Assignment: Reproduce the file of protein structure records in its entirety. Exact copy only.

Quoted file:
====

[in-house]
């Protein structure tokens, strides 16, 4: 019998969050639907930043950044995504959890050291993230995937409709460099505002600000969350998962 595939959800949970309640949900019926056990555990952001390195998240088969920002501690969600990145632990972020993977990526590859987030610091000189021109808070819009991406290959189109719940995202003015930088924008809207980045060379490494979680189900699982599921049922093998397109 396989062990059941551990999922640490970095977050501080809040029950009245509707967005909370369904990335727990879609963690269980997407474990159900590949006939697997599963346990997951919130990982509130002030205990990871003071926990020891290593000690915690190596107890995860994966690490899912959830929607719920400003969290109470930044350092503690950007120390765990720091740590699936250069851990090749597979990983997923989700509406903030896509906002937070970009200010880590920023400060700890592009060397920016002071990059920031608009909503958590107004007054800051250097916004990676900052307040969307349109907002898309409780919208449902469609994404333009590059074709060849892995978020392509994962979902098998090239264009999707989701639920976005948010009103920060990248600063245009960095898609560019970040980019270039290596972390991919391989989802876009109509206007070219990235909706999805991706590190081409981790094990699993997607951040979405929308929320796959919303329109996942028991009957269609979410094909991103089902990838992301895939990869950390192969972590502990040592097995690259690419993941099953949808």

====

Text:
[in-house]
């Protein structure tokens, strides 16, 4: 019998969050639907930043950044995504959890050291993230995937409709460099505002600000969350998962 595939959800949970309640949900019926056990555990952001390195998240088969920002501690969600990145632990972020993977990526590859987030610091000189021109808070819009991406290959189109719940995202003015930088924008809207980045060379490494979680189900699982599921049922093998397109 396989062990059941551990999922640490970095977050501080809040029950009245509707967005909370369904990335727990879609963690269980997407474990159900590949006939697997599963346990997951919130990982509130002030205990990871003071926990020891290593000690915690190596107890995860994966690490899912959830929607719920400003969290109470930044350092503690950007120390765990720091740590699936250069851990090749597979990983997923989700509406903030896509906002937070970009200010880590920023400060700890592009060397920016002071990059920031608009909503958590107004007054800051250097916004990676900052307040969307349109907002898309409780919208449902469609994404333009590059074709060849892995978020392509994962979902098998090239264009999707989701639920976005948010009103920060990248600063245009960095898609560019970040980019270039290596972390991919391989989802876009109509206007070219990235909706999805991706590190081409981790094990699993997607951040979405929308929320796959919303329109996942028991009957269609979410094909991103089902990838992301895939990869950390192969972590502990040592097995690259690419993941099953949808």